Price Discrimination, Copyright Law, and Technological Innovation: Evidence from the Introduction of Dvds

54 Pages Posted: 13 Dec 2005 Last revised: 12 May 2014

See all articles by Julie H. Mortimer

Julie H. Mortimer

Boston College; National Bureau of Economic Research (NBER); Harvard University - Department of Economics

Date Written: October 2005

Abstract

This paper examines the welfare effects of intellectual property protection, accounting for firms' optimal responses to legal environments and technological innovation. I examine firms' use of indirect price discrimination in response to U.S. copyright law, which effectively prevents direct price discrimination. Using data covering VHS and DVD movie distribution, I explain studios' optimal pricing strategies under U.S. copyright law, and determine optimal pricing strategies under E.U. copyright law, which allows for direct price discrimination. I analyze these optimal pricing strategies for both the existing VHS technology and the new digital DVD technology. I find that studios' use of indirect price discrimination under US copyright law benefits consumers and harms retailers. Optimal pricing under E.U. copyright law also tends to benefit studios and consumers. I also reanalyze these issues assuming continued DVD adoption.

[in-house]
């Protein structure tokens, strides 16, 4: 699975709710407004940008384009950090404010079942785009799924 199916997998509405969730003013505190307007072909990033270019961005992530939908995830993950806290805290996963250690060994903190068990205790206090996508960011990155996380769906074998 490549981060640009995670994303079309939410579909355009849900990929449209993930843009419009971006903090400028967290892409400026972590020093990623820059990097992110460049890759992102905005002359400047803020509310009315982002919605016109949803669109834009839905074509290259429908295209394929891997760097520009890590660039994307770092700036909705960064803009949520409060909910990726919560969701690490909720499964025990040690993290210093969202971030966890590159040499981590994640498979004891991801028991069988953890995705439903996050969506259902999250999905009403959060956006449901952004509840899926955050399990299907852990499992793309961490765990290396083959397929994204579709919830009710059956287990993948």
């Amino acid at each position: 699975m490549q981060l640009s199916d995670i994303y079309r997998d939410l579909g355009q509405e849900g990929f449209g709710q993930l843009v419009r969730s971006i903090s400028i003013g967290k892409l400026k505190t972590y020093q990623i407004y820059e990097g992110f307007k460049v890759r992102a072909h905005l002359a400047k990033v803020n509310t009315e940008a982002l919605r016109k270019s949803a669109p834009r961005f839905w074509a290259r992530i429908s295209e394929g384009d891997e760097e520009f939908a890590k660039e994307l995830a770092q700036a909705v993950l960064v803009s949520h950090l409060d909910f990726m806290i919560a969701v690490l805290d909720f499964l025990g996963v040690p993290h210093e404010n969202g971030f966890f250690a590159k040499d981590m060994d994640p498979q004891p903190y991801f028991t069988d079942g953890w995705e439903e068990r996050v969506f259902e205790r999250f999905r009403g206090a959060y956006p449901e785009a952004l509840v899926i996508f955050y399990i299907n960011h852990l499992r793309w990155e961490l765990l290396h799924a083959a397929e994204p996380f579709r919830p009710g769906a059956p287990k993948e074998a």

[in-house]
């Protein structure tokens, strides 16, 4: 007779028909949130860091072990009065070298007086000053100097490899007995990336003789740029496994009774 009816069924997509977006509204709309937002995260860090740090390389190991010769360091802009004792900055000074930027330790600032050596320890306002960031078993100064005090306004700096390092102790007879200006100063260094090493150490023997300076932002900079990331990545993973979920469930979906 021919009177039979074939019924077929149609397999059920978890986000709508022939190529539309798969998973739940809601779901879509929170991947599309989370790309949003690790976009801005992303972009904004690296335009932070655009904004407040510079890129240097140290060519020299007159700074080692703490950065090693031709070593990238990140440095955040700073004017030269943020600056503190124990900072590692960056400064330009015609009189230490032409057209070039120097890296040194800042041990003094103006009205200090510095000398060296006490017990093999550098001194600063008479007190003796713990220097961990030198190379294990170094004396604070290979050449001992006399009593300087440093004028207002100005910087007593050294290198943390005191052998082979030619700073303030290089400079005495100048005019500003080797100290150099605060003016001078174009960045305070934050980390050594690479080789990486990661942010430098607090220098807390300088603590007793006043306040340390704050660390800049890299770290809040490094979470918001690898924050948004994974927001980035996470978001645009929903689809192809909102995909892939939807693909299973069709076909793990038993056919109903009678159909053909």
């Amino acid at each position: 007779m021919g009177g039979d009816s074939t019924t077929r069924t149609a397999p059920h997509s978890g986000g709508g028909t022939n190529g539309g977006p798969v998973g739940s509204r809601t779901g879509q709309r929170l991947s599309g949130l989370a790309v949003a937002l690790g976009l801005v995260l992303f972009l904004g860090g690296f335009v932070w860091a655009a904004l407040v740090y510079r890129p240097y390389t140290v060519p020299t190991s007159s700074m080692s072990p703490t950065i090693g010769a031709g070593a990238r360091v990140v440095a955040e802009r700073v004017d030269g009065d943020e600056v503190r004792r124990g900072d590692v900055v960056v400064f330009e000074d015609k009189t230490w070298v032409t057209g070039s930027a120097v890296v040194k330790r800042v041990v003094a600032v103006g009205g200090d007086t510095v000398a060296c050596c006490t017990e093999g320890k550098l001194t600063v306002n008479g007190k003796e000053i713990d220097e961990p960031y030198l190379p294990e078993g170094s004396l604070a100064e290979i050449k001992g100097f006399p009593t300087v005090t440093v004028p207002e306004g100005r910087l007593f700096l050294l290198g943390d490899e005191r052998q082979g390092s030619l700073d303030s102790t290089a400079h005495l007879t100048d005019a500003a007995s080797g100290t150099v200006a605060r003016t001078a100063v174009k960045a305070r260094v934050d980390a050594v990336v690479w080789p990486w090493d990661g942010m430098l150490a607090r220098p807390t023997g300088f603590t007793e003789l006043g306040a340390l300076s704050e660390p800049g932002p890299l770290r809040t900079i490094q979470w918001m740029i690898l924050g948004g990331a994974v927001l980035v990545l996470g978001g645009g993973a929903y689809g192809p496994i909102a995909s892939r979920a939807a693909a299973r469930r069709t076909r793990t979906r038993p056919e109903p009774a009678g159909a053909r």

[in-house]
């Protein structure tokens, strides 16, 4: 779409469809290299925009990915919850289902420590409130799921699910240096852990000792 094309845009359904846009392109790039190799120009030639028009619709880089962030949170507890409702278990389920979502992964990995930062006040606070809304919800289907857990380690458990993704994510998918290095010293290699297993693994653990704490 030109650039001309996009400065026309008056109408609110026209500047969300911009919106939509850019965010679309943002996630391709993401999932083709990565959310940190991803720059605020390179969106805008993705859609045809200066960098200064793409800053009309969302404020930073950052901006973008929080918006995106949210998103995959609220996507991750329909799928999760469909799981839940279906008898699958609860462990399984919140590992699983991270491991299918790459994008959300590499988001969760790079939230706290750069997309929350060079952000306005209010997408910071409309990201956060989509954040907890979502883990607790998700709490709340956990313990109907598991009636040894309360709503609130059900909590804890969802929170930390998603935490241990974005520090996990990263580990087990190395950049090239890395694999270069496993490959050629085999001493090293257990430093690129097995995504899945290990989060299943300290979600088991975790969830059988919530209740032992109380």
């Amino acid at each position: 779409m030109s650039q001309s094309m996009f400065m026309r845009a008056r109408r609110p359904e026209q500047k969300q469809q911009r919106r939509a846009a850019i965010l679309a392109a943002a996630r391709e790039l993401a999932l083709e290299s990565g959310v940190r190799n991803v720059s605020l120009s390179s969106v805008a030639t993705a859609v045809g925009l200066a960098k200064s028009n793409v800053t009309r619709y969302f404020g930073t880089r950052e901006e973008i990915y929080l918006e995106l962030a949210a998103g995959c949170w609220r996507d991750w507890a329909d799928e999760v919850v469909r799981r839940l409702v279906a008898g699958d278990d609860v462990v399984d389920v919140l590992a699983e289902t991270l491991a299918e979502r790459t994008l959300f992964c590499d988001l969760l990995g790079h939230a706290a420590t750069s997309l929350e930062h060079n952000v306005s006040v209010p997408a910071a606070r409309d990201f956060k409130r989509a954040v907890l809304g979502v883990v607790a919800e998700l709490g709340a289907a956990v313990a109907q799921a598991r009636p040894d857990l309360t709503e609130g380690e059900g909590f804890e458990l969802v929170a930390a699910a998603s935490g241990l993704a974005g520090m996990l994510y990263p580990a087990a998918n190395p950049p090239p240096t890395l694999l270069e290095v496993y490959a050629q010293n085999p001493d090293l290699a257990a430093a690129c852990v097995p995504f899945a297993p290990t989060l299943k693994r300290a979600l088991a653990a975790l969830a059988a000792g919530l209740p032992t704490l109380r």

Suggested Citation

Mortimer, Julie H., Price Discrimination, Copyright Law, and Technological Innovation: Evidence from the Introduction of Dvds (October 2005). NBER Working Paper No. w11676. Available at SSRN: https://ssrn.com/abstract=819837

Julie H. Mortimer (Contact Author)

Boston College ( email )

140 Commonwealth Avenue
Chestnut Hill, MA 02467
United States
617-552-3676 (Phone)

HOME PAGE: http://fmwww.bc.edu/ec/mortimer.php

National Bureau of Economic Research (NBER) ( email )

1050 Massachusetts Avenue
Cambridge, MA 02138
United States

Harvard University - Department of Economics ( email )

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United States

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